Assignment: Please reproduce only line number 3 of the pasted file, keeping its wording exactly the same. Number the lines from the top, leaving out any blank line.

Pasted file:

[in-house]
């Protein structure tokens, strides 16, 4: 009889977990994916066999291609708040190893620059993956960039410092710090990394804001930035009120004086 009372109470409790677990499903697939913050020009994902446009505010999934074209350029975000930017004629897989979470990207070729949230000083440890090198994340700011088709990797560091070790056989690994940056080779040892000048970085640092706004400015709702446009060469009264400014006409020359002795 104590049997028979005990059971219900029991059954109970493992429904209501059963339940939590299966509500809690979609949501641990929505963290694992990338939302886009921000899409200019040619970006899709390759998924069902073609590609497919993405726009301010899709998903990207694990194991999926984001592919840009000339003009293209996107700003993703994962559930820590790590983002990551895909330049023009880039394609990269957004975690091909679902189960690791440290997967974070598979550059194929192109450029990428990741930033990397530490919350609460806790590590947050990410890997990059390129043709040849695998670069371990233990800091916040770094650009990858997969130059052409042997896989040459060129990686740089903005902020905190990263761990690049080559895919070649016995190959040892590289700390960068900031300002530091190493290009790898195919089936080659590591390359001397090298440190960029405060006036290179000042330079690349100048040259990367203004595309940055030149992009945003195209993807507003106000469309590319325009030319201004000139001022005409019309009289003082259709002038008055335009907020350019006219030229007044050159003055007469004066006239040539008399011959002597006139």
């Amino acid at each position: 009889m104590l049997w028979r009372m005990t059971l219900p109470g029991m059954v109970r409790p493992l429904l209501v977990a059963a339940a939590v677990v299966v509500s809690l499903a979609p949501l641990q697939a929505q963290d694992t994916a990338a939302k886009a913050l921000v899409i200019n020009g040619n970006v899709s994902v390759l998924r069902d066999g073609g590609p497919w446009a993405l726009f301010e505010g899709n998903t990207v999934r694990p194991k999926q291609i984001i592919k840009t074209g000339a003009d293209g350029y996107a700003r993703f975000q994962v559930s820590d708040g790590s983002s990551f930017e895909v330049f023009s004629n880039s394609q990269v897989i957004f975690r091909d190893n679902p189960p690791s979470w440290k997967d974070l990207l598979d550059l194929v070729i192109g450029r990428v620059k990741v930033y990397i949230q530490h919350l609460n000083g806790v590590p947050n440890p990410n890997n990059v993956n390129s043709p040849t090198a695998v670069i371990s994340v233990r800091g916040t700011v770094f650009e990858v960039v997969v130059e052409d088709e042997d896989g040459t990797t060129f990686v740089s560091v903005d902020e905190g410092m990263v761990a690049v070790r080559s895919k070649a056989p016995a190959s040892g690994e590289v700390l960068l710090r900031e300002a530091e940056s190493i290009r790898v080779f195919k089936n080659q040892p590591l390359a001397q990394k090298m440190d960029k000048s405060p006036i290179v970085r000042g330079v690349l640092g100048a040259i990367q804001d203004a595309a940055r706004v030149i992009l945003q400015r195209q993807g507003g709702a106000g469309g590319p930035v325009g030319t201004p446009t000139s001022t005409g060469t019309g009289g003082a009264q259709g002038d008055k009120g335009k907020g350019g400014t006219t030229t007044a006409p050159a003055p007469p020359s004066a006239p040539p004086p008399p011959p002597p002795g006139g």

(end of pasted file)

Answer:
């Amino acid at each position: 009889m104590l049997w028979r009372m005990t059971l219900p109470g029991m059954v109970r409790p493992l429904l209501v977990a059963a339940a939590v677990v299966v509500s809690l499903a979609p949501l641990q697939a929505q963290d694992t994916a990338a939302k886009a913050l921000v899409i200019n020009g040619n970006v899709s994902v390759l998924r069902d066999g073609g590609p497919w446009a993405l726009f301010e505010g899709n998903t990207v999934r694990p194991k999926q291609i984001i592919k840009t074209g000339a003009d293209g350029y996107a700003r993703f975000q994962v559930s820590d708040g790590s983002s990551f930017e895909v330049f023009s004629n880039s394609q990269v897989i957004f975690r091909d190893n679902p189960p690791s979470w440290k997967d974070l990207l598979d550059l194929v070729i192109g450029r990428v620059k990741v930033y990397i949230q530490h919350l609460n000083g806790v590590p947050n440890p990410n890997n990059v993956n390129s043709p040849t090198a695998v670069i371990s994340v233990r800091g916040t700011v770094f650009e990858v960039v997969v130059e052409d088709e042997d896989g040459t990797t060129f990686v740089s560091v903005d902020e905190g410092m990263v761990a690049v070790r080559s895919k070649a056989p016995a190959s040892g690994e590289v700390l960068l710090r900031e300002a530091e940056s190493i290009r790898v080779f195919k089936n080659q040892p590591l390359a001397q990394k090298m440190d960029k000048s405060p006036i290179v970085r000042g330079v690349l640092g100048a040259i990367q804001d203004a595309a940055r706004v030149i992009l945003q400015r195209q993807g507003g709702a106000g469309g590319p930035v325009g030319t201004p446009t000139s001022t005409g060469t019309g009289g003082a009264q259709g002038d008055k009120g335009k907020g350019g400014t006219t030229t007044a006409p050159a003055p007469p020359s004066a006239p040539p004086p008399p011959p002597p002795g006139g």